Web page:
The patient was found to be seronegative for HIV and hepatitis B surface antigen (HBsAg). On further ultrasound examination, a growth was identified at the external orifice (or, external os) of cervix. A biopsy was taken from cervix and was subjected for histopathological examination (HPE). HPE revealed features of well-differentiated keratinizing squamous cell carcinoma [Figure 3]. Hence, a final diagnosis of well-differentiated keratinizing squamous cell carcinoma of the cervix with skeletal metastasis was made.{Figure 3}

 Discussion



PA was first described by Mynter in 1881 who referred to it as "psoitis." Depending on the presence or absence of infection, PA can be of two types, i.e., primary PA and secondary PA. Primary PA is probably a result of hematogenous spread of infection from an occult source in the body. The most common pathogen for primary PA is Staphylococcus aureus. Secondary PA usually occurs due to contiguous spread from neighboring structures. [4] Various causes for secondary PA have been identified, these include vertebral osteomyelitis, tuberculous spondylitis, diseases of the gastrointestinal tract (Crohn's disease, diverticulitis, and infection) and genitourinary tract (malignancies, infection, and interventions), and septic arthritis. The most common cause of secondary PA in India is tuberculous involvement of the dorsolumbar spine. [5] Though skeletal muscles represent around 50% of the total body mass, metastasis into iliopsoas muscle is a rare phenomenon. [6]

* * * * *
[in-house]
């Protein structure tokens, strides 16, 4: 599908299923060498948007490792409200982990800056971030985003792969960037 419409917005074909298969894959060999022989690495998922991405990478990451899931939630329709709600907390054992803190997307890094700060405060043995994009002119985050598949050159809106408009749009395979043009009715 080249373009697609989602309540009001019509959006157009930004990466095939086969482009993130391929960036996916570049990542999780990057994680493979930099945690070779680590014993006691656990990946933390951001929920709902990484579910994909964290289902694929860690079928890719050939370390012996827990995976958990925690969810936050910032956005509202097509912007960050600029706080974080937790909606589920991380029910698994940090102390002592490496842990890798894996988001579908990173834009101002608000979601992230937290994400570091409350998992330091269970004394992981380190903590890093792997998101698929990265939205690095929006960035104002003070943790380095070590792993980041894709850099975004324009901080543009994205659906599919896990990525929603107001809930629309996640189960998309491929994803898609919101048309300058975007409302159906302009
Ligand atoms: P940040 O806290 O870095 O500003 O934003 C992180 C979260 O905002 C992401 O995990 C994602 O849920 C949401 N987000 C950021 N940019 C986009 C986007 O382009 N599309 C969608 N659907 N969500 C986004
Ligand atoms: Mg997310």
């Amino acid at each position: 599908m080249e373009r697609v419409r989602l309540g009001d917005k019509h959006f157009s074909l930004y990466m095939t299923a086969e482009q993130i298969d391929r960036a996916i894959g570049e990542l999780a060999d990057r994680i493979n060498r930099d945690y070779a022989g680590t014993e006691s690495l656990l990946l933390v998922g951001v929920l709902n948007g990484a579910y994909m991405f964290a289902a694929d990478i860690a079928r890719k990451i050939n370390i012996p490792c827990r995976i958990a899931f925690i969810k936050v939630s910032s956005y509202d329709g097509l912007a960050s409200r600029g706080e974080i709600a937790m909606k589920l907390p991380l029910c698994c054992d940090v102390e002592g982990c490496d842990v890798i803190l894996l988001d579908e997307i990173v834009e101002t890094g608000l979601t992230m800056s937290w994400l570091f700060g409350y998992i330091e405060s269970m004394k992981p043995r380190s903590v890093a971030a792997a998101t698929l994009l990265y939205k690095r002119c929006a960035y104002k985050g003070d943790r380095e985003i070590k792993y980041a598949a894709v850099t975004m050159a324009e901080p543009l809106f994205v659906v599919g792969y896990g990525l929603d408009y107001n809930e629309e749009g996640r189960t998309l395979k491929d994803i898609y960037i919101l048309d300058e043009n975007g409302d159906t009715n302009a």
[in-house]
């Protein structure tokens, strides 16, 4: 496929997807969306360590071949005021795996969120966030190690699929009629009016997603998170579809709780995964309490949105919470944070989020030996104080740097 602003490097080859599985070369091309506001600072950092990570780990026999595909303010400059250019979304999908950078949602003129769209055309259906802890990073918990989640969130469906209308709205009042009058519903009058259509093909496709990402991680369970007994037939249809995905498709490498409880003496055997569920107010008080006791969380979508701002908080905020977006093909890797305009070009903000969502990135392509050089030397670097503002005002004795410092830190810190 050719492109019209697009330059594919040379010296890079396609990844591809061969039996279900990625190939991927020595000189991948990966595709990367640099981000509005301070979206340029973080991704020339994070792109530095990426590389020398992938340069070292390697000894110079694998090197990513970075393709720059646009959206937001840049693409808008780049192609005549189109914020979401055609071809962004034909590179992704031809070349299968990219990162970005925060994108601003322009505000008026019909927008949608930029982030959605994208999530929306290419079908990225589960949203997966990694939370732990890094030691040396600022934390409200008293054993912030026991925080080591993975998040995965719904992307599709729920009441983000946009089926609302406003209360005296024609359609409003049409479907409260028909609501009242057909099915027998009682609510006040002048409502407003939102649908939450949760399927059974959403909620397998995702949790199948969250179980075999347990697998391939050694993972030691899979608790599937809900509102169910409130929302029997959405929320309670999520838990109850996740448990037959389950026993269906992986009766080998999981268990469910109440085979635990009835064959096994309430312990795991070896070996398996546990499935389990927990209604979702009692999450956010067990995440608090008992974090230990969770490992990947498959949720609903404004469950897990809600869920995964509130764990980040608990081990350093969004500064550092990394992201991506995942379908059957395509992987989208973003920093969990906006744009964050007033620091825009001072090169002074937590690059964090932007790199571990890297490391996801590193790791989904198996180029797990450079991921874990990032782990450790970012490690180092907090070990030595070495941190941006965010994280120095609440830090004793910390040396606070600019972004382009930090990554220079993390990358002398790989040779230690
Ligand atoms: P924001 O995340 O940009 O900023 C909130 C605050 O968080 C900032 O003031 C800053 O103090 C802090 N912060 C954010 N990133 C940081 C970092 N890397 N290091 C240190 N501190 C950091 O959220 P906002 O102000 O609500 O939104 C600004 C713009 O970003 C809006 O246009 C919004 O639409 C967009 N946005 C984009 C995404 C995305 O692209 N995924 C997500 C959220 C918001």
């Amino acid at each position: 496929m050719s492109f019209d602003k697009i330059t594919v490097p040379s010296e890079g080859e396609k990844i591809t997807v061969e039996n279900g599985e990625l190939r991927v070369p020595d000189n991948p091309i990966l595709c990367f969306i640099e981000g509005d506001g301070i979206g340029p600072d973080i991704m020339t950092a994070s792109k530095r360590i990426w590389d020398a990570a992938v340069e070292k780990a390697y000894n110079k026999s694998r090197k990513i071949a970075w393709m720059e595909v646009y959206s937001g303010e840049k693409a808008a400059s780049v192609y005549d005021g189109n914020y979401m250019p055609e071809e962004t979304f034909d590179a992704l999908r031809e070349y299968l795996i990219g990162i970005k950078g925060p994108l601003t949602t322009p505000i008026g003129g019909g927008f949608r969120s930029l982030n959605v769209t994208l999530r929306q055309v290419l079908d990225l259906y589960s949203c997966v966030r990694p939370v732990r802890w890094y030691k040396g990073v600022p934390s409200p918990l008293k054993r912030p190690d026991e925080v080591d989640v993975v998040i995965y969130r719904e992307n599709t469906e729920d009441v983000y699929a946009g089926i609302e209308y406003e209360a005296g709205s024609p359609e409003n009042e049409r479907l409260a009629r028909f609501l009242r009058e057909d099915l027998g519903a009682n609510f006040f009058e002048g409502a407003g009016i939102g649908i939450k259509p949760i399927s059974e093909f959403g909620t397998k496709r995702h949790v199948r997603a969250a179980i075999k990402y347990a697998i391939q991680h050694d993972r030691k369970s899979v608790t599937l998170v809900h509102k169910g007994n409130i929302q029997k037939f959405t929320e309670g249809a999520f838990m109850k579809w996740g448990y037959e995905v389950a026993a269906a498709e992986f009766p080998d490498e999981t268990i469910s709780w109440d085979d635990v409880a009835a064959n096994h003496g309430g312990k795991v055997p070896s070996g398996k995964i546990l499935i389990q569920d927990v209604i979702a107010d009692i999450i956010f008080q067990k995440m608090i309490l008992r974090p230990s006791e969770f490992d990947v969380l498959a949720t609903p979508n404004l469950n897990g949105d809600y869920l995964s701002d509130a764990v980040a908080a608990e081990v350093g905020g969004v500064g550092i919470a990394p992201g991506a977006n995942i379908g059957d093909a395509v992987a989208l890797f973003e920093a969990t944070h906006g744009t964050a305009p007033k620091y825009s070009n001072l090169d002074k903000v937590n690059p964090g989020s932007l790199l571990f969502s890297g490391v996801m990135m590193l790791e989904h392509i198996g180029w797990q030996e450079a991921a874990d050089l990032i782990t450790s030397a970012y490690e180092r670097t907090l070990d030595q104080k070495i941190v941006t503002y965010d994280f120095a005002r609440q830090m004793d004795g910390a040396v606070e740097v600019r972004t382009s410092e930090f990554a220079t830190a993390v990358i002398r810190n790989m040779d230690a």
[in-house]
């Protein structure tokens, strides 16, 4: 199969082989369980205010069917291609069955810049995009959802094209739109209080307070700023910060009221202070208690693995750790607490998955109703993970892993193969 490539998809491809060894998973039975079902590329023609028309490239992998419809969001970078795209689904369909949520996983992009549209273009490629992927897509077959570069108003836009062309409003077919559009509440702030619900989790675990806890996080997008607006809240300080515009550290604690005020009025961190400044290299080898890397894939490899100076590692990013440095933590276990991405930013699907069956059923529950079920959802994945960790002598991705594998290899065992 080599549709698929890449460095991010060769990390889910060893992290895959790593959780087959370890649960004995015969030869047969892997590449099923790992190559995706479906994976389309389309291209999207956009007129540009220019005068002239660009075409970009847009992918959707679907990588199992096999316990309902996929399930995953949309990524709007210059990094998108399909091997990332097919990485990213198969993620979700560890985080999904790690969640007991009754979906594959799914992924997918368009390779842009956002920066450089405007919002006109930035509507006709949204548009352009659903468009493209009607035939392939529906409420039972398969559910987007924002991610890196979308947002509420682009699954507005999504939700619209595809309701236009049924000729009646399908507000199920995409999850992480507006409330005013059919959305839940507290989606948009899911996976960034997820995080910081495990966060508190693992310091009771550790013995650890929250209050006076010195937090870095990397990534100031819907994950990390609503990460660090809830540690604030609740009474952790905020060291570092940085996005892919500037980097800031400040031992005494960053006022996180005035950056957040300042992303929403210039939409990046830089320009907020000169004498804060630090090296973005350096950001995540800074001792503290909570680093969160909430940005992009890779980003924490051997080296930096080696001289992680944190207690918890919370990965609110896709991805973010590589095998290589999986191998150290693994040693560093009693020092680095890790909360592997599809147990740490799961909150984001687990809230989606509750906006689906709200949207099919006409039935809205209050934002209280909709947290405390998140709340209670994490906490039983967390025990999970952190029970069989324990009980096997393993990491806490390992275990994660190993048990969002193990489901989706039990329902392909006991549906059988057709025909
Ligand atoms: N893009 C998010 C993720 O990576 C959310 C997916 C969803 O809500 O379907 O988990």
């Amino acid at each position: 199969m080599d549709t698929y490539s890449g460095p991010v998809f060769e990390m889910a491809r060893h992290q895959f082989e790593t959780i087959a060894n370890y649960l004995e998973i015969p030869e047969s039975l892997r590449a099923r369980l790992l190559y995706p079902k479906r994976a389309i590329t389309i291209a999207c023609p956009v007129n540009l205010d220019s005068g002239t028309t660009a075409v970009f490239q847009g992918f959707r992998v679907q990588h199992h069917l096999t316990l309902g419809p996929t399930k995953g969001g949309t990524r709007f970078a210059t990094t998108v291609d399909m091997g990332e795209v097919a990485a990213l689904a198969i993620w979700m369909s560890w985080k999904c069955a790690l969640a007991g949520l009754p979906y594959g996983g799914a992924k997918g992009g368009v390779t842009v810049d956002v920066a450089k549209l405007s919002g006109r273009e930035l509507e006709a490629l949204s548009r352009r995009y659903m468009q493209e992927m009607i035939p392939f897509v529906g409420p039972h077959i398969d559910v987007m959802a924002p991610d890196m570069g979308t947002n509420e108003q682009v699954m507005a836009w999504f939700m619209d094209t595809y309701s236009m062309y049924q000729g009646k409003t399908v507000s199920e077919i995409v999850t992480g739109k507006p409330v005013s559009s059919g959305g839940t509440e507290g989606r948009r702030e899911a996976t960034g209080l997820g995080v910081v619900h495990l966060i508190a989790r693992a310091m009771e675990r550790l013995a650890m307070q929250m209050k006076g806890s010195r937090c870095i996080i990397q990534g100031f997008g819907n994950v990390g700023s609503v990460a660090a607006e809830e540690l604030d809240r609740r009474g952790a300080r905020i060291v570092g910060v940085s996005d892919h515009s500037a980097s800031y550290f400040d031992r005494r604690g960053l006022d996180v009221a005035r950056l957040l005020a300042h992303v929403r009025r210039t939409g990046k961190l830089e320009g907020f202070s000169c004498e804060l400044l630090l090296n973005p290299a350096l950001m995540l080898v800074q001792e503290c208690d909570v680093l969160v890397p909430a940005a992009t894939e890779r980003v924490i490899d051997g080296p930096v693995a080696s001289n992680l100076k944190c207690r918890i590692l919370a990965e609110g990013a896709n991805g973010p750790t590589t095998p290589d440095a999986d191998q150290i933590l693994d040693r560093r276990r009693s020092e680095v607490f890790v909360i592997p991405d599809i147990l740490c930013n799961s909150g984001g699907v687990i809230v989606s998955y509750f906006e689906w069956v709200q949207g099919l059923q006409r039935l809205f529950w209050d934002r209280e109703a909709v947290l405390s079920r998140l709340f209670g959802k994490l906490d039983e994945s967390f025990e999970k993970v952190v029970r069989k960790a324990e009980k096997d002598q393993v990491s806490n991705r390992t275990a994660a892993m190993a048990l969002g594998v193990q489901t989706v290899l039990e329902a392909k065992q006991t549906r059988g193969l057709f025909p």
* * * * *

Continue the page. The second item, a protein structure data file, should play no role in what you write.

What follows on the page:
Cervical cancer, as the second most common type of cancer in females worldwide, is characterized by a range of minor to severe neoplastic changes in the epithelium. Cervical carcinoma metastasizes predominantly via direct extension and the lymph nodes, while the hematogenous route is relatively rare. [7] Invasive cervical carcinoma is considered as an acquired immune deficiency syndrome (AIDS) defining condition. This is because immunosuppression caused by the HIV leads to increased severity and incidence of neoplasia. Hence, cervical carcinoma in HIV positive females usually have an aggressive and rather unusual course. There are many reports of PA-like metastasis from cervical carcinoma in HIV positive females. [1] However, PA-like skeletal metastasis from cervical cancer in HIV negative females is a rare condition with few reported cases so far. [1],[2],[5],[8] In the case described by Devendra and Tay, [2] there was only involvement of skeletal muscle without any damage to bones, while the case reported by Bar-Dayan et al. [8] showed an associated bone involvement as well. However, in both the cases, the primary malignancy was diagnosed simultaneously as was seen in our case. In cases reported by Kalra et al. [1] and Kamal et al., [6] the cervical tumor had been treated previously by radiotherapy and the metastases had presented years after the treatment of the primary tumor.

 Conclusion



PA-like metastasis has been considered as an AIDS defining condition in females with cervical carcinoma. A similar finding in an HIV negative female is a rare phenomenon with very a few reported cases so far. Our case highlights the fact that a multidisciplinary approach is required for the diagnosis of squamous cell carcinoma of cervix masquerading as PA, and a malignant cause should always be borne in mind by clinicians and radiologists while finalizing the diagnosis.

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Conflicts of interest

There are no conflicts of interest.